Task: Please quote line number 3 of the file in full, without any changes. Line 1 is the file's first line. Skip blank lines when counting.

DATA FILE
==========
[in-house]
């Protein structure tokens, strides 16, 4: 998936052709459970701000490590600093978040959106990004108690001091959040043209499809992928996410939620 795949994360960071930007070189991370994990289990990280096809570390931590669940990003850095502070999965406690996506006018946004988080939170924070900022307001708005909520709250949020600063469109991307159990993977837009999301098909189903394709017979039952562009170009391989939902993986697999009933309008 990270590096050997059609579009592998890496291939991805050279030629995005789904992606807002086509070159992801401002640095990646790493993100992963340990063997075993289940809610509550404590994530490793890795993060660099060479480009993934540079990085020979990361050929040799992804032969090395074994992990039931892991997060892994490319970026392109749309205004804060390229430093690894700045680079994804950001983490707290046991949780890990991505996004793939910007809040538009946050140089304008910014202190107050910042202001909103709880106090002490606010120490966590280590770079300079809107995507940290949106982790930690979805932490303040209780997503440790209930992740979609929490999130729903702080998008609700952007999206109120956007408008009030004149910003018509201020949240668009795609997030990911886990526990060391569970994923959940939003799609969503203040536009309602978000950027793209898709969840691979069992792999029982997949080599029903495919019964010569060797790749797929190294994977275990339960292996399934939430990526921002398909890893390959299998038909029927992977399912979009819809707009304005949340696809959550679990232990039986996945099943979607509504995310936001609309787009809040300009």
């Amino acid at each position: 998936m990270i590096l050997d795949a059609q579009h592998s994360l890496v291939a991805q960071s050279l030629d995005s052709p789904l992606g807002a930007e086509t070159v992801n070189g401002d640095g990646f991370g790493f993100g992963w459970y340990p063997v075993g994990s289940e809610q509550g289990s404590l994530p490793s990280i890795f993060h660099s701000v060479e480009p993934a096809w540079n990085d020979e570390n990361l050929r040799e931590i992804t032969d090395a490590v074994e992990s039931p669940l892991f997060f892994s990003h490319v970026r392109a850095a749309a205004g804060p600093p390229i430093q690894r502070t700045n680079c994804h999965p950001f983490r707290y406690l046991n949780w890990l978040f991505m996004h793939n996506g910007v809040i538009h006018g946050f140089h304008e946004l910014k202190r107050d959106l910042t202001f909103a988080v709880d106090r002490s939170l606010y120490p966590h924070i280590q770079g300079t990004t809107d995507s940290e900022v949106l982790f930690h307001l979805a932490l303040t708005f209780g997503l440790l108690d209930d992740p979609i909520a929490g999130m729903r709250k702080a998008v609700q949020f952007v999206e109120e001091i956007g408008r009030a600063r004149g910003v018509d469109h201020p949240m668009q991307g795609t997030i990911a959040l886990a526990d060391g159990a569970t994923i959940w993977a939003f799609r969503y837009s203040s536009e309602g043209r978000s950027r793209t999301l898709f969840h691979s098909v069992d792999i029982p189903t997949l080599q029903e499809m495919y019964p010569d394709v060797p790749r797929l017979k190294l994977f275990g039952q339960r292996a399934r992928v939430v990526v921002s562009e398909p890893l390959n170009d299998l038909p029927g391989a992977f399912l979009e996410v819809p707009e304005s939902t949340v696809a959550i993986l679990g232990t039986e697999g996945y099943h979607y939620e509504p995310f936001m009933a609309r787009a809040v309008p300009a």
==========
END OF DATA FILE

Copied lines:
């Amino acid at each position: 998936m990270i590096l050997d795949a059609q579009h592998s994360l890496v291939a991805q960071s050279l030629d995005s052709p789904l992606g807002a930007e086509t070159v992801n070189g401002d640095g990646f991370g790493f993100g992963w459970y340990p063997v075993g994990s289940e809610q509550g289990s404590l994530p490793s990280i890795f993060h660099s701000v060479e480009p993934a096809w540079n990085d020979e570390n990361l050929r040799e931590i992804t032969d090395a490590v074994e992990s039931p669940l892991f997060f892994s990003h490319v970026r392109a850095a749309a205004g804060p600093p390229i430093q690894r502070t700045n680079c994804h999965p950001f983490r707290y406690l046991n949780w890990l978040f991505m996004h793939n996506g910007v809040i538009h006018g946050f140089h304008e946004l910014k202190r107050d959106l910042t202001f909103a988080v709880d106090r002490s939170l606010y120490p966590h924070i280590q770079g300079t990004t809107d995507s940290e900022v949106l982790f930690h307001l979805a932490l303040t708005f209780g997503l440790l108690d209930d992740p979609i909520a929490g999130m729903r709250k702080a998008v609700q949020f952007v999206e109120e001091i956007g408008r009030a600063r004149g910003v018509d469109h201020p949240m668009q991307g795609t997030i990911a959040l886990a526990d060391g159990a569970t994923i959940w993977a939003f799609r969503y837009s203040s536009e309602g043209r978000s950027r793209t999301l898709f969840h691979s098909v069992d792999i029982p189903t997949l080599q029903e499809m495919y019964p010569d394709v060797p790749r797929l017979k190294l994977f275990g039952q339960r292996a399934r992928v939430v990526v921002s562009e398909p890893l390959n170009d299998l038909p029927g391989a992977f399912l979009e996410v819809p707009e304005s939902t949340v696809a959550i993986l679990g232990t039986e697999g996945y099943h979607y939620e509504p995310f936001m009933a609309r787009a809040v309008p300009a």